The design for ACROS “Asian Crossroads Over the Sea” Fukuoka proposes a powerful new solution for a common urban problem: reconciling a developer's desire for profitable use of a site with the public's need for open green space. The plan for Fukuoka fulfills both needs in one structure by creating an innovative agro-urban model.
Among Emilio Ambasz' recent projects, ACROS Fukuoka - Prefectural International Hall is a most powerful synthesis of urban and park forms. Its north face presents an elegant urban facade with a formal entrance appropriate to a building on the most prestigious street in Fukuoka's financial district. The south side of the Hall extends an existing park through its series of terraced gardens that climb the full height of the building, culminating at a magnificent belvedere that offers a breath-taking view of the city's harbor. Underneath the park's fifteen one-story terraces lies over one million square feet of multipurpose space containing an exhibition hall, a museum, a 2000-seat proscenium theater, conference facilities, governmental and private offices, as well as several underground levels of parking and retail space.
The site, owned by the city, is the last large undeveloped plot in central Fukuoka. The city chose to develop the site in joint venture with private enterprise. In the scheme, a commercial developer will lease the land for sixty years and construct a building. A portion of the building's space will be devoted to public and municipal operations; the remaining allowable space will be revenue-producing. In deriving a proposal, the competing developers sought to maximize income potential. On the other hand, the architect was concerned about the effect of the development on adjacent Tenjin Central Park—the only green open-space in that part of the city. To the maximum extent possible, the architect wanted to give back to Fukuoka's citizens all the land the building would subtract from the city. Ambasz was awarded this commission for successfully achieving reconciliation between these two opposing desires: doubling the size of the park while providing the city of Fukuoka with a powerful symbolic structure at its center.
Along the edge of the park, the building steps up, floor-by-floor, in a stratification of low, landscaped terraces. Each terrace floor contains an array of gardens for meditation, relaxation, and escape from the congestion of the city, while the top terrace becomes a grand belvedere, providing an incomparable view of the bay of Fukuoka and the surrounding mountains. A stepped series of reflecting pools upon the terraces are connected by upwardly spraying jets of water, to create a ladder-like climbing waterfall to mask the ambient noise of the city beyond. These pools lie directly above the central glass atrium within the building, bringing diffused light to the interior through clerestory glazing separating the pools. Each year during the famous week-long Don Taku festival, the encircling balconies inside the atrium allow for a panoramic view as the procession passes through the building, while outside the stepped garden terraces become an inviting outdoor amphitheater for the entire city. A large "stone" like wedge at the foot of the terraced park pierces a V-shaped entrance into the building, revealing rough-hewn stone suggestive of geologic strata underlying the surface vegetation and likening the building to a massive block cut from the earth. This wedge shaped element also doubles as ventilation exhaust for the underground floors below and as a raised stage for performing artists.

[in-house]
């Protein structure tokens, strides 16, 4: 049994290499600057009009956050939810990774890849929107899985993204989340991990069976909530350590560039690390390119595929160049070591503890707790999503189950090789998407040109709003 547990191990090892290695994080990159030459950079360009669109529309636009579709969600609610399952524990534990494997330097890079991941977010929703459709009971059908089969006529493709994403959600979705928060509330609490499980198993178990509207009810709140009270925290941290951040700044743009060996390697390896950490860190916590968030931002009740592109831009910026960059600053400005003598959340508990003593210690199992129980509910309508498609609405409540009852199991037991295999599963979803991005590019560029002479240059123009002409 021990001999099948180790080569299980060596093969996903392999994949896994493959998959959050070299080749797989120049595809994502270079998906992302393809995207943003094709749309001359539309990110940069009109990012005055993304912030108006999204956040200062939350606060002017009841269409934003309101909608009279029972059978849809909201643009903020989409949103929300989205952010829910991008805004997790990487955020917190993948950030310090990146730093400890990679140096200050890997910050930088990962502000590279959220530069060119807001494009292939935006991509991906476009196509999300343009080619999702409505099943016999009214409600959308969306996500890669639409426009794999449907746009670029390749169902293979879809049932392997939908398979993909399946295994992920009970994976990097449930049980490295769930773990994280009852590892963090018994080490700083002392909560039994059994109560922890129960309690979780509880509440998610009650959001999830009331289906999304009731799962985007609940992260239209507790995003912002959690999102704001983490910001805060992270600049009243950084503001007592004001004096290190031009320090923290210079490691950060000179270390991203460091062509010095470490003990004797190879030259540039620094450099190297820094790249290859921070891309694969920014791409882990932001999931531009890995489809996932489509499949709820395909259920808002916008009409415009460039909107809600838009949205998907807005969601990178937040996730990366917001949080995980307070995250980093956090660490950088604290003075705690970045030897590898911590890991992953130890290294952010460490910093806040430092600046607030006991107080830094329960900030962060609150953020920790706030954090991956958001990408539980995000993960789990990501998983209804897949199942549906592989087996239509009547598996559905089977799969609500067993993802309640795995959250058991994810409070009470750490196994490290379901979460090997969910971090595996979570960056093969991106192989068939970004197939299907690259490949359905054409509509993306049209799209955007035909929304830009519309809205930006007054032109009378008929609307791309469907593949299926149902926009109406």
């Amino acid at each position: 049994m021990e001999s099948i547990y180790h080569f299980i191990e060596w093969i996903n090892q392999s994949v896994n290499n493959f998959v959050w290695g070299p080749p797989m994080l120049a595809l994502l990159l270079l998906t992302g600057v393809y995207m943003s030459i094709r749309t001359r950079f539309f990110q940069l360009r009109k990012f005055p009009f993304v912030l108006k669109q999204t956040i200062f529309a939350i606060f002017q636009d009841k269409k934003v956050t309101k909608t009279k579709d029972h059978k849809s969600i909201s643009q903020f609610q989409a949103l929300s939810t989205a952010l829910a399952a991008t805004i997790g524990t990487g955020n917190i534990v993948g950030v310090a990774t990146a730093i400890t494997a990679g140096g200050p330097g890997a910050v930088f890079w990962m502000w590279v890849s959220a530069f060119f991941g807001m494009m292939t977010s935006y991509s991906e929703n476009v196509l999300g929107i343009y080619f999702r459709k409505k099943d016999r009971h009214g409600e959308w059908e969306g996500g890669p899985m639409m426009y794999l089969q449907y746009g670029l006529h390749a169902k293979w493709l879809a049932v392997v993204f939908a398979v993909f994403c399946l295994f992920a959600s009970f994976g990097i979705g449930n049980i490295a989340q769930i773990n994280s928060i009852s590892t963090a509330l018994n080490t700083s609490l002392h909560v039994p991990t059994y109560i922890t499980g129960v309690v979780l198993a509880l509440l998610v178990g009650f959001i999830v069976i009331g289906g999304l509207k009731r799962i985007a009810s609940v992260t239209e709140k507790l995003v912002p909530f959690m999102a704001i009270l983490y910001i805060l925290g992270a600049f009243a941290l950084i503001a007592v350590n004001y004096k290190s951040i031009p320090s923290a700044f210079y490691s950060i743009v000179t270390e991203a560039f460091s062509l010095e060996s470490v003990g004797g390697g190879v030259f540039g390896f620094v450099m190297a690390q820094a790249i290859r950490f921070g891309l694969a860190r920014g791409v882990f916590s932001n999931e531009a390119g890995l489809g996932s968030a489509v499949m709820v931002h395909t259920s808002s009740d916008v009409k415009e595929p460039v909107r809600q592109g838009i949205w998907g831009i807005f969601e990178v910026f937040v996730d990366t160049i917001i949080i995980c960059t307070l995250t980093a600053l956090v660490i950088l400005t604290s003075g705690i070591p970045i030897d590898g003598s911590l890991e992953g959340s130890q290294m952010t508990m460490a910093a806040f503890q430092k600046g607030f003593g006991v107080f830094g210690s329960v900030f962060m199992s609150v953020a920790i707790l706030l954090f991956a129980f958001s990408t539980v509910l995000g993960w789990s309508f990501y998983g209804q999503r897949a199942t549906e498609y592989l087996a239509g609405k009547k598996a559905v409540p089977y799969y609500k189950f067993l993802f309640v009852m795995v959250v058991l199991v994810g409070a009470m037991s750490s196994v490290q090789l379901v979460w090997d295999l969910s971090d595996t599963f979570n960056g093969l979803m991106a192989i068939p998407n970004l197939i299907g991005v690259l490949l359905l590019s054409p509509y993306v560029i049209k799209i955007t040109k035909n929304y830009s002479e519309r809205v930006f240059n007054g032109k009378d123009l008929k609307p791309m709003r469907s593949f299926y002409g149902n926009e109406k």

The opposite side of the building faces onto the most important financial street of Fukuoka. Composed of striped glass, with every floor so angled as to reflect the passersby below, it softly de-materializes the mass of the building. The facade rakes outwardly from the vertical with each successively higher floor, creating the effect of an awning over the sidewalk. These overhanging eaves use the building design itself rather than an applied device to provide cover to pedestrians. The final stepped layers at the top create the effect of a large 45° cornice overhang at the street's edge, defining the public entrance while enhancing the building's urban presence.
This design has made the park and the building inseparable. The building gives back to the city the very land it would have taken away, and allows a major urban structure to exist symbiotically with the invaluable resource of open public space.